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Arts & Entertainment

LA Opera's doubleheader 'like Bambi Meets Godzilla'

Paula Murrihy and Liam Bonner in the title roles of LA Opera's
Paula Murrihy and Liam Bonner in the title roles of LA Opera's "Dido and Aeneas"
Craig Mathew/LA Opera

Off-Ramp commentator Marc Haefele reviews the L.A. Opera doubleheader of Henry Purcell’s "Dido & Aeneas" and Bela Bartok’s  "Bluebeard's Castle," in performance through Nov. 15.

Purcell’s "Dido & Aeneas" sharing an opera double bill with Bela Bartok’s "Bluebeard's Castle" is a lot like Bambi Meets Godzilla. These are works from two different universes, with different physical laws.

While nominally a tragedy, "Dido" folds English late-17th century brightness into Virgil’s epic. But Bela Balasz’ libretto for “Bluebeard” blends the darkest of all fairy tales and the apocalyptic shadows preceding World War I into a morbid tableau carried on the shoulders of the young Bartok’s incendiary, ground-breaking score.

So how do the two manage to create such an enjoyable evening together? By being a novel and welcome departure from the L.A. Opera’s chestnut repertory of the past few years and by being singular operas, brilliantly (with some exceptions) mounted.

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The positives were very strong: Perfect singing, particularly the Dido of Paula Murrihy. She captured the spirit of this lonely woman of great station in the girlish throes of her first real love. Her tone was lighter than those of great past singers of this role, like Janet Baker and Kirsten Flagstad; somehow this worked well not just for the badinage of the opening arias, but also made her suicide aria, “When I am Laid in Earth,” all the more poignant.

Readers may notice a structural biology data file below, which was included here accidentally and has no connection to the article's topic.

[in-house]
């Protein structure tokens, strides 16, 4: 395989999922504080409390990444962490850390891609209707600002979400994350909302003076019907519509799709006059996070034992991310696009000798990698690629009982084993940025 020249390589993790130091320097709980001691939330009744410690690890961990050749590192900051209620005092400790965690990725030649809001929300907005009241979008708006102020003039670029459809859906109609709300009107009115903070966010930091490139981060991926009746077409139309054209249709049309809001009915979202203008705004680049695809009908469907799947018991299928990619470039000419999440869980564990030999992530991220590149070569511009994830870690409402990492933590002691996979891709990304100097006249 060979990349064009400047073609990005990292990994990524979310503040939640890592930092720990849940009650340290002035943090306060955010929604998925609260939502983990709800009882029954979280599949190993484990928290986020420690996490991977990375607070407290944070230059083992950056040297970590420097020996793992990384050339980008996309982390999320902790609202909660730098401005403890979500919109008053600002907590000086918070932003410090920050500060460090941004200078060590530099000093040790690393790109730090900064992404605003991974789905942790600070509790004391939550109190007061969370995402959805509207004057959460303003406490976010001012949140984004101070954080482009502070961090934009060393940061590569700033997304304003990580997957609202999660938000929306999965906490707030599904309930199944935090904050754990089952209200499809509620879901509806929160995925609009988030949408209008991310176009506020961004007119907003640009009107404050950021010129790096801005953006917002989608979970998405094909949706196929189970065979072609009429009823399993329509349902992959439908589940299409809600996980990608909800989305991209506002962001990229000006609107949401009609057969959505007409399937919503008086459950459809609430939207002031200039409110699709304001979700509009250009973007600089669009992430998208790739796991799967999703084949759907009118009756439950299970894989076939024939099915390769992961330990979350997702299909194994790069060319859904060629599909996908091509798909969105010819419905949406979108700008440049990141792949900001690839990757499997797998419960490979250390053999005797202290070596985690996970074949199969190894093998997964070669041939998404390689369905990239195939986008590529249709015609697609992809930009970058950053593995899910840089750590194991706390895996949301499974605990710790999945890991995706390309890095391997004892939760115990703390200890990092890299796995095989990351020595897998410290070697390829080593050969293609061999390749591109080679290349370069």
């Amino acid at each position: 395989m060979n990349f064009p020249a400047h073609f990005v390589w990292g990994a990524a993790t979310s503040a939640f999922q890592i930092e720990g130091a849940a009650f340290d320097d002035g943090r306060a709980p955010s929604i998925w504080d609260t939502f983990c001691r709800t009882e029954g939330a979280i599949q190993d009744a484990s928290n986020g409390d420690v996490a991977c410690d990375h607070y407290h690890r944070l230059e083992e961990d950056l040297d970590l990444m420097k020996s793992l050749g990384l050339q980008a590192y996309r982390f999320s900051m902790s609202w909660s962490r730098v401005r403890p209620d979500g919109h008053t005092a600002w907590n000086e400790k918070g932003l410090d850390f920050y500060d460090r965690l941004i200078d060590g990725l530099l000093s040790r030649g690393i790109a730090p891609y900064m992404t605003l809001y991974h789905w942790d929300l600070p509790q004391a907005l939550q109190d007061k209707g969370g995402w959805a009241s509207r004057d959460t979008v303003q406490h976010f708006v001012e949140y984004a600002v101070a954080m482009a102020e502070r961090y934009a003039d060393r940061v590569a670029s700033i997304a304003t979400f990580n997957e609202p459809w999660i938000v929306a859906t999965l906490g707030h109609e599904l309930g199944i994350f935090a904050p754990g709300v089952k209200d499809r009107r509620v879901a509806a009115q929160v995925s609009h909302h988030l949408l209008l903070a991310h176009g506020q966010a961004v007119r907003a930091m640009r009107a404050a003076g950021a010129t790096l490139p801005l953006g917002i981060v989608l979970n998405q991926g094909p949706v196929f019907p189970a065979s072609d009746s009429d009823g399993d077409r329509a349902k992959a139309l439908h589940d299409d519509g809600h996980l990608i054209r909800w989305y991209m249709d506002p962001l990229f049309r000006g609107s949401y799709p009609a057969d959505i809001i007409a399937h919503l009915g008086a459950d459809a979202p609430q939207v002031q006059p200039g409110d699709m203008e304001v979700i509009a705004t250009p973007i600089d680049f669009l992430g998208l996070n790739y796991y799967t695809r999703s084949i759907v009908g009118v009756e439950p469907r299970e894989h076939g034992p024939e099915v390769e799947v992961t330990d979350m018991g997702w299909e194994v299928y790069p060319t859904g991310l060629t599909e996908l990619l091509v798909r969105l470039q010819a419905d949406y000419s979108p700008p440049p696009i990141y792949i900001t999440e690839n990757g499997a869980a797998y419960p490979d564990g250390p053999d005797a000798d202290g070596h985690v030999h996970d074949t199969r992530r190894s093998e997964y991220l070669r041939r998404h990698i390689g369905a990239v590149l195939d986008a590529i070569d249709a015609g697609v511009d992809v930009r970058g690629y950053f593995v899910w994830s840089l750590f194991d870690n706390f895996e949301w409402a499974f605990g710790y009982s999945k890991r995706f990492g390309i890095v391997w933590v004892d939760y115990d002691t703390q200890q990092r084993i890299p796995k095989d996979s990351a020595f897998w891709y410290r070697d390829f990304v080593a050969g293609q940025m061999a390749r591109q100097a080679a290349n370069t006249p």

Baritone Liam Bonner was perfect in the more passive role of Aeneas as a Pawn of Fate, abandoning his love to the gods’ demand that he go found the city of Rome. Kateryna Kaspar was fine and lucid as Dido’s sister Belinda. The dancers and chorus blended magnificently, creating constant movement that carried the story along.

In vivid contrast, the movement of “Bluebeard’s Castle” is all in the minds and souls of its two protagonists. Judith is a young bride who has just jilted her fiancé to (somewhat unaccountably)  elope with a mysterious, wealthy and brutal duke, who has spirited her off to his dark, dripping, windowless castle for their honeymoon.

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Of course, there are the mysterious keys, the blood that oozes all over the place and visions of the sanguinary garden, the lake of tears, and so on. Director Barrie Koski leaves these visions invisible, however. Claudia Mahnke’s Judith must describe them to us, as Robert Hayward’s Bluebeard agrees that indeed, his realm is a gory one, but please, let’s not overstress the point. Judith, meanwhile, demands to let in sunlight and fresh air. And to open the last fatal door.  Impetuous youth speaks truth to evil power, which, as often happens, has the final say.

Mahnke and Hayward superbly invoke all these visions — and the passions and horrors behind them — over an eerie, sadistic sexual dynamic driven by orchestral music that ranges from folk-like clarinet solos to post-Wagnerian cataclysm.

The LA Opera orchestra delivered superbly throughout both operas under conductor Steven Sloane. In the Bartok, the band surged with a Mahlerian throb. In the Purcell, enhanced by a cohort of archaic woodwinds and towering many-stringed theorbos, the band assumed the prancing poise of a Jacobean court ensemble. But some aspects of Kosky’s productions grated, particularly in “Dido and Aeneas.” For instance, the garden-party-in-Gormenghast costuming and his decision that the heroine apparently hiccup herself to death.

(John Holiday (center) as the Sorceress in "Dido and Aeneas," with G. Thomas Allen (left) as the First Witch and Darryl Taylor (right) as the Second Witch. Photo: Craig Mathew / LA Opera)

The much ballyhooed transvestite counter-tenor witches sounded fine, but their frenzied antics added nothing. Some of the blame belongs to Restoration hack Nahum Tate’s libretto, which plunked them into Virgil’s originally witch-free epic.

But this aside, it was a prodigious evening at the LA Opera. And the night I was there, this unusual and brilliant double bill played to what looked like a full house. LA Opera take note. You’ve got customers for ambitious productions like this double triumph.